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Swift's Encoder and Decoder Protocols

Kaitlin Mahar
September 13, 2018
160

Swift's Encoder and Decoder Protocols

Ever wonder what’s actually going on inside JSONEncoder and JSONDecoder? This talk will be a deep dive into Swift’s Encoder and Decoder protocols. Drawing on a few different Encoders and Decoder examples, we’ll cover what the protocols require and how all the pieces fit together, as well as what design decisions are left up to the programmer and how to make those decisions.

Kaitlin Mahar

September 13, 2018
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Transcript

  1. Why does it matter? • Customize how your types are

    encoded and decoded ◦ Omit or rename properties, flatten nested structs... • Write your own encoder and/or decoder ◦ MongoDB driver ▪ BSONEncoder: Swift type → MongoDB document ▪ BSONDecoder: MongoDB document → Swift type
  2. • Automatic conformance if all properties are Encodable • Types

    can provide custom implementations • Format agnostic: write it once, works with any Encoder!
  3. • Automatic conformance if all properties are Decodable • Types

    can provide custom implementations • Write it once, works with any Decoder
  4. Types With Built-In Codable Support • Numeric types • Bool

    • String • If the values they contain are Encodable / Decodable: ◦ Array ◦ Set ◦ Dictionary ◦ Optional • Common Foundation types: URL, Data, Date, etc.
  5. _JSONEncoder: Encoder JSONEncoder Why doesn't the API match the Encodable

    protocol? private • Not dictated by any protocol • Allows setting top-level options (e.g. DateEncodingStrategy) • Simple API, just one method • Implements Encoder protocol • Actually does the encoding work • More complex API (stay tuned)
  6. Using A Decoder JSONDecoder Decodable value of type T Type

    to decode to, and UTF-8 encoded Data
  7. Encoder Single Value Unkeyed Keyed one value sequence of values

    key/value pairs provides containers: views into storage
  8. Encoding containers support storing three types of values. nil Bool,

    String, Double, Float all Int and UInt types Encodable type base case 1: nil base case 2: primitives recursive case
  9. CodingKey Requirements: • Initializable by String and/or Int • Must

    have a String representation • May have an Int representation Synthesized conformance for enums!
  10. But what if we don't want the defaults? Encoder KeyedEncodingContainer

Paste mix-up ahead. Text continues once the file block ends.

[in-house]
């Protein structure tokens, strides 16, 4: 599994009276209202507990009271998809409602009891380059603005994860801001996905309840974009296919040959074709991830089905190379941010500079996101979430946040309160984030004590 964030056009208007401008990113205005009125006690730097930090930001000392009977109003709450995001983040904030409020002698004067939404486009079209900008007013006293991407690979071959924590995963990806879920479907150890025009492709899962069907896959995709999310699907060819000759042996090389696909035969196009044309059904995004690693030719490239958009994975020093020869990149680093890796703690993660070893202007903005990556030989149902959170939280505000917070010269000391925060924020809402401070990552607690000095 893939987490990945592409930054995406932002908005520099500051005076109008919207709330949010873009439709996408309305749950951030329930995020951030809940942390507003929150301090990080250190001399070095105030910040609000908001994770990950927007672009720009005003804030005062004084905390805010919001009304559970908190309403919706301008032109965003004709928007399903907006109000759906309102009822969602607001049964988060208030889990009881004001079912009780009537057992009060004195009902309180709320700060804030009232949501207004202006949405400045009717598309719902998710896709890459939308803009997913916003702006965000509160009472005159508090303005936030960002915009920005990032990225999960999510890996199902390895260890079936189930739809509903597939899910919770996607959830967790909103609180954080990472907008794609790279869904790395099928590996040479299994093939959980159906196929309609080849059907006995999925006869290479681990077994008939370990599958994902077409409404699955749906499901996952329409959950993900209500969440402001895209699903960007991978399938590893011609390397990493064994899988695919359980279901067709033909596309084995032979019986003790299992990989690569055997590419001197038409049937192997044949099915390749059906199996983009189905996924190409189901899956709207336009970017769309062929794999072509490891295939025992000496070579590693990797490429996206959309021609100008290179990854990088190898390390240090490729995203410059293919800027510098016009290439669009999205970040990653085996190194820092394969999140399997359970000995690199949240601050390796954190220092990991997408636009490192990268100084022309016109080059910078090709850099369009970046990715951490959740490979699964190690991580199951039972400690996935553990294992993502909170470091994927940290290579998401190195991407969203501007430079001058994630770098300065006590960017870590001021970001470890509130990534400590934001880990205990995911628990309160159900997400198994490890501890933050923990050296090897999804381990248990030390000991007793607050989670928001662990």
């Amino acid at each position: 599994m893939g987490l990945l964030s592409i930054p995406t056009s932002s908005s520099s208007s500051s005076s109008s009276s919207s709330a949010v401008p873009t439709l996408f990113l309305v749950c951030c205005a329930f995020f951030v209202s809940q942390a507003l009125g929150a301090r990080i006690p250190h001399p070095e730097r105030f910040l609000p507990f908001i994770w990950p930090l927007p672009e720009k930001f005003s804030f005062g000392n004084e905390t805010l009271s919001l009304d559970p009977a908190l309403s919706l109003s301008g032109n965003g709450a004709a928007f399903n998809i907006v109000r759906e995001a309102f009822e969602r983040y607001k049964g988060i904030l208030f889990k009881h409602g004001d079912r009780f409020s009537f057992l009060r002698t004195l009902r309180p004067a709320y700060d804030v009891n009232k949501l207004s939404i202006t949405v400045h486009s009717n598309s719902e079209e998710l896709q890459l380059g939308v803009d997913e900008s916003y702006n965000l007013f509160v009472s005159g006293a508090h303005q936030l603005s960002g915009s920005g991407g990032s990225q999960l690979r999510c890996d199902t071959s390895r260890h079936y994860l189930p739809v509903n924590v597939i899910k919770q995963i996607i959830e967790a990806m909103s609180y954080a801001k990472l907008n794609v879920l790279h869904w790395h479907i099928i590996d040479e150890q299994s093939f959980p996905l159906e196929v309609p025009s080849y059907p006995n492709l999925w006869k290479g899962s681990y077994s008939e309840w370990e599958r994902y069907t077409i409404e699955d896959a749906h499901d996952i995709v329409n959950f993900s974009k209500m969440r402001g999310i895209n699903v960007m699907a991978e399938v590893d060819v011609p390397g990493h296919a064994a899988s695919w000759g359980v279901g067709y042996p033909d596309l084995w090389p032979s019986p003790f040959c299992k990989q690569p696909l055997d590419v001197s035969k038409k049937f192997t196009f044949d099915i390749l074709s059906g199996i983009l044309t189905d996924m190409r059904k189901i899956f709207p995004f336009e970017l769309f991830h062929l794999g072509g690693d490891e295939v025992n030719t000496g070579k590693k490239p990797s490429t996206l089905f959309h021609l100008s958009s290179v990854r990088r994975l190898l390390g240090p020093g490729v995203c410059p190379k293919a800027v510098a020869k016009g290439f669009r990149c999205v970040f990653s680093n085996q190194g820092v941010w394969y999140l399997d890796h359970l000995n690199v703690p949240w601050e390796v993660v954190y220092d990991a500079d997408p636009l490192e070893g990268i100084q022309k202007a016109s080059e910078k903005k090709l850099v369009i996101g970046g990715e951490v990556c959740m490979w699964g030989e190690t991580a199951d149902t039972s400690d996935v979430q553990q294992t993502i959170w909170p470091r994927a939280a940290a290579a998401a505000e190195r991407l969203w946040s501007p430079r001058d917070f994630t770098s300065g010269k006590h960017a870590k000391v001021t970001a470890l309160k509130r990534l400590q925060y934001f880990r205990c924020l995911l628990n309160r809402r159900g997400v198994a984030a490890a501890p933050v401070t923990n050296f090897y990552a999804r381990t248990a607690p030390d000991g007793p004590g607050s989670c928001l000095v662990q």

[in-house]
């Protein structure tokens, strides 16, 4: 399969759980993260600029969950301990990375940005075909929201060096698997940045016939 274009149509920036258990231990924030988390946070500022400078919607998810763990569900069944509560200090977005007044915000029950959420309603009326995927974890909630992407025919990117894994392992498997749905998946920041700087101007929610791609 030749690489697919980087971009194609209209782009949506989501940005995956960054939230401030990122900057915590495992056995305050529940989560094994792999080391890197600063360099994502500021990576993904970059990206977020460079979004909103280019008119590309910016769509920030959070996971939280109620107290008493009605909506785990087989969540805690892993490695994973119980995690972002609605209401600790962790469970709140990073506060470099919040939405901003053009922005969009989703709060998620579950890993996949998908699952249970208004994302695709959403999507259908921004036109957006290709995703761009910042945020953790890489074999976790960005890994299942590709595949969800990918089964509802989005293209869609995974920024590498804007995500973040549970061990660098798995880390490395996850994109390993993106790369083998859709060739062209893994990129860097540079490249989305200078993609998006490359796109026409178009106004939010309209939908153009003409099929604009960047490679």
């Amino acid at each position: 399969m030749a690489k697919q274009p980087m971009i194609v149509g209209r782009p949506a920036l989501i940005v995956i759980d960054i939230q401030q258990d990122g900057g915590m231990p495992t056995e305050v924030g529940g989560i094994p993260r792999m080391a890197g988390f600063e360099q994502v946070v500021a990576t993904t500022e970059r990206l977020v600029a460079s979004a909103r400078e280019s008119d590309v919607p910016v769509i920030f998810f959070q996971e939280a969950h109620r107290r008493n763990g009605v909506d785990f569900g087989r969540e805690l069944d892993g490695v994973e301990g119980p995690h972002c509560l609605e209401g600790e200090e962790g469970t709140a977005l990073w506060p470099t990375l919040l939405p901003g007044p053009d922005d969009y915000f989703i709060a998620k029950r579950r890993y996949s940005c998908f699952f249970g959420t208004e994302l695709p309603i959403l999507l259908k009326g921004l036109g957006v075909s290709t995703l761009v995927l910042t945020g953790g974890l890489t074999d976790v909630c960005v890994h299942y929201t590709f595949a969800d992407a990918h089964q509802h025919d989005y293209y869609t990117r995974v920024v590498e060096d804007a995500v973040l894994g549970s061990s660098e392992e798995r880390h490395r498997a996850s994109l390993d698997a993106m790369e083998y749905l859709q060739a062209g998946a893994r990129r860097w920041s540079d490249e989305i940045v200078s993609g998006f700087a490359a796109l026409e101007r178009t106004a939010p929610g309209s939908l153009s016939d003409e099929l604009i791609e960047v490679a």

firstName color "Chester" "tan" We can override just CodingKeys to rename keys but keep the default encode(to:) implementation.
  11. But what if we don't want the defaults? We can

    override just CodingKeys to omit keys altogether. Encoder KeyedEncodingContainer name "Chester"
  12. But what if we don't want the defaults? Encoder KeyedEncodingContainer

    name color "chester" "orange" Or we can override encode(to:) to further customize behavior.
  13. Encoder KeyedContainer name cats "Kaitlin" Unkeyed KeyedContainer name color "Chester"

    "tan" KeyedContainer name color "Roscoe" "orange" CatOwner cats cats[1] cats[0]
  14. KeyedContainer name color "Roscoe" "orange" Unkeyed Encoder name cats "Kaitlin"

    KeyedContainer KeyedContainer name color "Chester" "tan"
  15. KeyedContainer name color "Roscoe" "orange" Unkeyed name color "Chester" "tan"

    Encoder name cats "Kaitlin" KeyedContainer KeyedContainer Again, compiler generated!
  16. Decoding containers support retrieving three types of values. nil Bool,

    String, Double, Float all Int and UInt types Decodable type base case 1: nil base case 2: primitives recursive case
  17. Public API Takeaways • Types opt in by conforming to

    Encodable and/or Decodable • Many types get conformance for free, but can customize when needed • Public types (e.g. JSONEncoder) do *not* implement the corresponding protocols! • Encoders and Decoders used container-based APIs for reading from/writing to storage • The Encoder and Decoder APIs are very similar!
  18. Storage In what format do I store values while I

    am still in the middle of encoding/decoding? • JSON: NS* types that work with JSONSerialization. • PropertyList: NS* types that work with PropertyListSerialization. • BSON: types conforming to BsonValue that work with MongoDB documents. How do I track where I am in the maze of nested containers? • JSON, BSON, PropertyList: stack with whatever is backing the current container on top
  19. 4 more small but important things to note: 1. SingleValueXContainer

    is often just implemented via an extension of the private Encoder type. 2. The Encoder must enforce that only one value is written to a SingleValueEncodingContainer. 3. There are various bookkeeping requirements on the protocols for tracking the path of keys taken so far. 4. There are also superEncoder and superDecoder requirements for use with classes.
  20. Limitations • Lots of boilerplate required for all of the

    containers, and the different encode and decode methods that they support • Depending on design, you may end up duplicating a lot of code from JSONEncoder etc. • Types cannot be extended to become Decodable (but should it be possible?)
  21. In conclusion... • The API makes Codable conformance trivial in

    many cases, but also allows for very advanced customization when needed. • The API makes it possible to write Encoders and Decoders that don't know what the types using them look like, and makes it possible for types to write encode methods without caring about the actual output format! • Investigating the standard library source code and writing your own encoder/decoder reveals some hidden requirements.